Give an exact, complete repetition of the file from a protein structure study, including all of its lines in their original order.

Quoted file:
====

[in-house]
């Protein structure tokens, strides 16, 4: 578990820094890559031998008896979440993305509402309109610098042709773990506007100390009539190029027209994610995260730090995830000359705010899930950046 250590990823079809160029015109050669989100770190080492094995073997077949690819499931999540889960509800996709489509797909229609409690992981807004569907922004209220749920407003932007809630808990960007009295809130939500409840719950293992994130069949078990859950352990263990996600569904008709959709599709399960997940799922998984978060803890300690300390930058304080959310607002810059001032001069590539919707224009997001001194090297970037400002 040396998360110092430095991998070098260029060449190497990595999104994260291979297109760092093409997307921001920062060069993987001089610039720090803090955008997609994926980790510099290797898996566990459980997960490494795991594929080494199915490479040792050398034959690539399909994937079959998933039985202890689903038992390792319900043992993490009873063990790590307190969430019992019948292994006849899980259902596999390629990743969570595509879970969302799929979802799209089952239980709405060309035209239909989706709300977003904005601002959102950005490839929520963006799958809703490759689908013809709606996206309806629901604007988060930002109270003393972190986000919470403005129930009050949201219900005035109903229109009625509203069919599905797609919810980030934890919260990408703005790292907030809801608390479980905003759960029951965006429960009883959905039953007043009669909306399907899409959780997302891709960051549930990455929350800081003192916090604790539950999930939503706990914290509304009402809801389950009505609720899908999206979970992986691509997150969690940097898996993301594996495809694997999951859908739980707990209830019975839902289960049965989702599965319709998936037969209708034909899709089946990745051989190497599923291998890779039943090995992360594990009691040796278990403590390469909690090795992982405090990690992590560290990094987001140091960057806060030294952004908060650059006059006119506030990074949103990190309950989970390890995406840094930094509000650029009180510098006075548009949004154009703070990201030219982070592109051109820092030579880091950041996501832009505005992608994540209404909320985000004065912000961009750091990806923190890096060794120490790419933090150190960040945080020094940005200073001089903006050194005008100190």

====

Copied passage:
[in-house]
């Protein structure tokens, strides 16, 4: 578990820094890559031998008896979440993305509402309109610098042709773990506007100390009539190029027209994610995260730090995830000359705010899930950046 250590990823079809160029015109050669989100770190080492094995073997077949690819499931999540889960509800996709489509797909229609409690992981807004569907922004209220749920407003932007809630808990960007009295809130939500409840719950293992994130069949078990859950352990263990996600569904008709959709599709399960997940799922998984978060803890300690300390930058304080959310607002810059001032001069590539919707224009997001001194090297970037400002 040396998360110092430095991998070098260029060449190497990595999104994260291979297109760092093409997307921001920062060069993987001089610039720090803090955008997609994926980790510099290797898996566990459980997960490494795991594929080494199915490479040792050398034959690539399909994937079959998933039985202890689903038992390792319900043992993490009873063990790590307190969430019992019948292994006849899980259902596999390629990743969570595509879970969302799929979802799209089952239980709405060309035209239909989706709300977003904005601002959102950005490839929520963006799958809703490759689908013809709606996206309806629901604007988060930002109270003393972190986000919470403005129930009050949201219900005035109903229109009625509203069919599905797609919810980030934890919260990408703005790292907030809801608390479980905003759960029951965006429960009883959905039953007043009669909306399907899409959780997302891709960051549930990455929350800081003192916090604790539950999930939503706990914290509304009402809801389950009505609720899908999206979970992986691509997150969690940097898996993301594996495809694997999951859908739980707990209830019975839902289960049965989702599965319709998936037969209708034909899709089946990745051989190497599923291998890779039943090995992360594990009691040796278990403590390469909690090795992982405090990690992590560290990094987001140091960057806060030294952004908060650059006059006119506030990074949103990190309950989970390890995406840094930094509000650029009180510098006075548009949004154009703070990201030219982070592109051109820092030579880091950041996501832009505005992608994540209404909320985000004065912000961009750091990806923190890096060794120490790419933090150190960040945080020094940005200073001089903006050194005008100190």